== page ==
March Issue 2012

By | Arts & Culture | Music | Society | Published 12 years ago

An evening of subcontinental classical music, with the gentle lure of the sitar and the uplifting beat of the tabla, was a soulful respite from the humdrum of daily life. Young mathematician and teacher Yusuf Kerai and his orchestra of classical musicians presented ‘Tarz’, a musical collage, at a fundraiser of supporters of Karwan-e-Hayat, the institute for better mental health, arranged elegantly, with white lights and flowers dotting the gardens of the Indus Valley School of Art and Architecture last month.

Kerai is a musical innovator and has created a western-style orchestra that comprises tablas, sitars, a harmonium, sarangi, violin, flute and dhol, and in one special sequence the maestro Ustad Khurshid Hussain gave a stunning performance with the pakhawaj, the ancient predecessor to the tabla. Kerai is also an orchestra conductor and an eloquent master of ceremonies providing illuminating commentary in English for each orchestral arrangement and the patterns of the saaz and taals for sequences. Samandar ki Lehrein set to Raag Aimen, Raag Taal ki Maala set to a bouquet of ragas and punctuated with the art of jugalbandi and Bol Chaal, a rhythmic dialogue between the pakhawaj and tabla, were compositions par excellence. This fusion of instruments, with the western violin joining subcontinental classics with the accompaniment of intense tabla beats, was dramatic. Kerai’s orchestra of extremely young talent on the tabla, sarangi and sitar, playing in tandem with their maestros, was specifically inspiring. The final sitar solo with Ustad Sajid Hussain and his son, Shehroze, was a befitting reminder of the richness of our musical heritage.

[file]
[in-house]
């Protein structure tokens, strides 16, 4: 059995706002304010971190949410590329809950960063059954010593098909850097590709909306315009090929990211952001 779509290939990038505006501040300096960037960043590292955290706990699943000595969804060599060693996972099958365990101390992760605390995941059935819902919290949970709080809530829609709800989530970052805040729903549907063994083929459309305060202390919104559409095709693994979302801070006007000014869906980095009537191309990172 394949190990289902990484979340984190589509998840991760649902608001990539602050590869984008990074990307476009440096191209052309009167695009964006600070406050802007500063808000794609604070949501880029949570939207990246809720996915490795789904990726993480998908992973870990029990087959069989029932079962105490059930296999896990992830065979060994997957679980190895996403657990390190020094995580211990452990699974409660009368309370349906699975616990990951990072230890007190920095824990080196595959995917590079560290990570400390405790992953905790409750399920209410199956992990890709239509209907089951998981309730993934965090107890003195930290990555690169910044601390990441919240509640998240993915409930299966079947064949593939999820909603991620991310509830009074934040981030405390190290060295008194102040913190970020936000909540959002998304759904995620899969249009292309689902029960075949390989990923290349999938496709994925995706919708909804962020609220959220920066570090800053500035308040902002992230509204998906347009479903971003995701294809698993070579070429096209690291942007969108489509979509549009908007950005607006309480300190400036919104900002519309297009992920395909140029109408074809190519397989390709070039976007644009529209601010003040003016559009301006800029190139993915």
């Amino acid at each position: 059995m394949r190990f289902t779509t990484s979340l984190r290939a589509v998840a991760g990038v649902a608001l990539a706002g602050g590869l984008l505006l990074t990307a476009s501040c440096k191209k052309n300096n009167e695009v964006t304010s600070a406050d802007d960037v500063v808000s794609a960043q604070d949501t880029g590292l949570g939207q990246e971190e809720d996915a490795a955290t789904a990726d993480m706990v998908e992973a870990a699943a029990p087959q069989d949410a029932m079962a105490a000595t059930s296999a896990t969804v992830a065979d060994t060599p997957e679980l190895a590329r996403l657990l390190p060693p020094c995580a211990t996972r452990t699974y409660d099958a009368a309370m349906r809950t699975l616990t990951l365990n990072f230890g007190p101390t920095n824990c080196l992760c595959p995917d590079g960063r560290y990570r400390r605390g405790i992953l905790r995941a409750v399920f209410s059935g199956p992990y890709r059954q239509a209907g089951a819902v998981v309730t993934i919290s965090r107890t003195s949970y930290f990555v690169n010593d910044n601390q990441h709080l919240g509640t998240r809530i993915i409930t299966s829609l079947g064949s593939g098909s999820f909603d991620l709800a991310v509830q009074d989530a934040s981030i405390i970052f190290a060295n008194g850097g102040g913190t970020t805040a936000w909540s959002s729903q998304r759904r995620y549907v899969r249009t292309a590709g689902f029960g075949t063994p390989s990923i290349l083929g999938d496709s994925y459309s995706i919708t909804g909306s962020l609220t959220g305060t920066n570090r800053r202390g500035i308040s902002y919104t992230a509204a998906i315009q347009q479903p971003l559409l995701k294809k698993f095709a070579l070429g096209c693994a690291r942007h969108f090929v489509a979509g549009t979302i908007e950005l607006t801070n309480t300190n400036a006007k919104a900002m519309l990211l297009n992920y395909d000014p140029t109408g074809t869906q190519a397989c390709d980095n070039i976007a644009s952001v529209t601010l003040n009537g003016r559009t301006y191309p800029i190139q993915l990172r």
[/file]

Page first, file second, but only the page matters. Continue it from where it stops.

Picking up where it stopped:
Kudos to Karwan-e-Hayat for presenting to the public two sidetracked issues — our threatened musical heritage and mental health. Karwan maintains a team of psychiatrists and therapists at their rehabilitation centre in Keamari, an outpatients clinic on Khayaban-e-Jami and a community psychiatry centre in Korangi to provide treatment to all strata of society, always gratis to the underprivileged.

This article was originally published in the March 2012 issue of Newsline under the headline “Fantastic Fusion.”

The writer is a former assistant editor at Newsline